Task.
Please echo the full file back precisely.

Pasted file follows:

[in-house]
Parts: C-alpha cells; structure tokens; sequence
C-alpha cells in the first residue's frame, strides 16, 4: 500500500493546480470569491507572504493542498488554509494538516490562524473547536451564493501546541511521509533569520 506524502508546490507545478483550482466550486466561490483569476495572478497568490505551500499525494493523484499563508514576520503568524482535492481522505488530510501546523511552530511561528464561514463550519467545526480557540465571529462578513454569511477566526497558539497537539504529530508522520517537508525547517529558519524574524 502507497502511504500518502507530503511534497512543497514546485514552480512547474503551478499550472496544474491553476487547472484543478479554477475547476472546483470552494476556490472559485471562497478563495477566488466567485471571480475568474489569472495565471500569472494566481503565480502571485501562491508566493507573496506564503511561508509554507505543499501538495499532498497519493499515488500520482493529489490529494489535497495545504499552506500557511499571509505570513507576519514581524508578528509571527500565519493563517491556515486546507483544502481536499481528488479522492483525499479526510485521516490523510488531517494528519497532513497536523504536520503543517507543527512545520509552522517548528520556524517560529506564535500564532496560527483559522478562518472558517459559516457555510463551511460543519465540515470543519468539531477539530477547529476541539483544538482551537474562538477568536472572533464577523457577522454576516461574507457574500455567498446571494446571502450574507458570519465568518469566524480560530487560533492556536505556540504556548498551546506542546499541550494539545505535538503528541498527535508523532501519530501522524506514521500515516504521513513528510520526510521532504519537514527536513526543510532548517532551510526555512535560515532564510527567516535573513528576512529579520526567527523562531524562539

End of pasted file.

[in-house]
Parts: C-alpha cells; structure tokens; sequence
C-alpha cells in the first residue's frame, strides 16, 4: 500500500493546480470569491507572504493542498488554509494538516490562524473547536451564493501546541511521509533569520 506524502508546490507545478483550482466550486466561490483569476495572478497568490505551500499525494493523484499563508514576520503568524482535492481522505488530510501546523511552530511561528464561514463550519467545526480557540465571529462578513454569511477566526497558539497537539504529530508522520517537508525547517529558519524574524 502507497502511504500518502507530503511534497512543497514546485514552480512547474503551478499550472496544474491553476487547472484543478479554477475547476472546483470552494476556490472559485471562497478563495477566488466567485471571480475568474489569472495565471500569472494566481503565480502571485501562491508566493507573496506564503511561508509554507505543499501538495499532498497519493499515488500520482493529489490529494489535497495545504499552506500557511499571509505570513507576519514581524508578528509571527500565519493563517491556515486546507483544502481536499481528488479522492483525499479526510485521516490523510488531517494528519497532513497536523504536520503543517507543527512545520509552522517548528520556524517560529506564535500564532496560527483559522478562518472558517459559516457555510463551511460543519465540515470543519468539531477539530477547529476541539483544538482551537474562538477568536472572533464577523457577522454576516461574507457574500455567498446571494446571502450574507458570519465568518469566524480560530487560533492556536505556540504556548498551546506542546499541550494539545505535538503528541498527535508523532501519530501522524506514521500515516504521513513528510520526510521532504519537514527536513526543510532548517532551510526555512535560515532564510527567516535573513528576512529579520526567527523562531524562539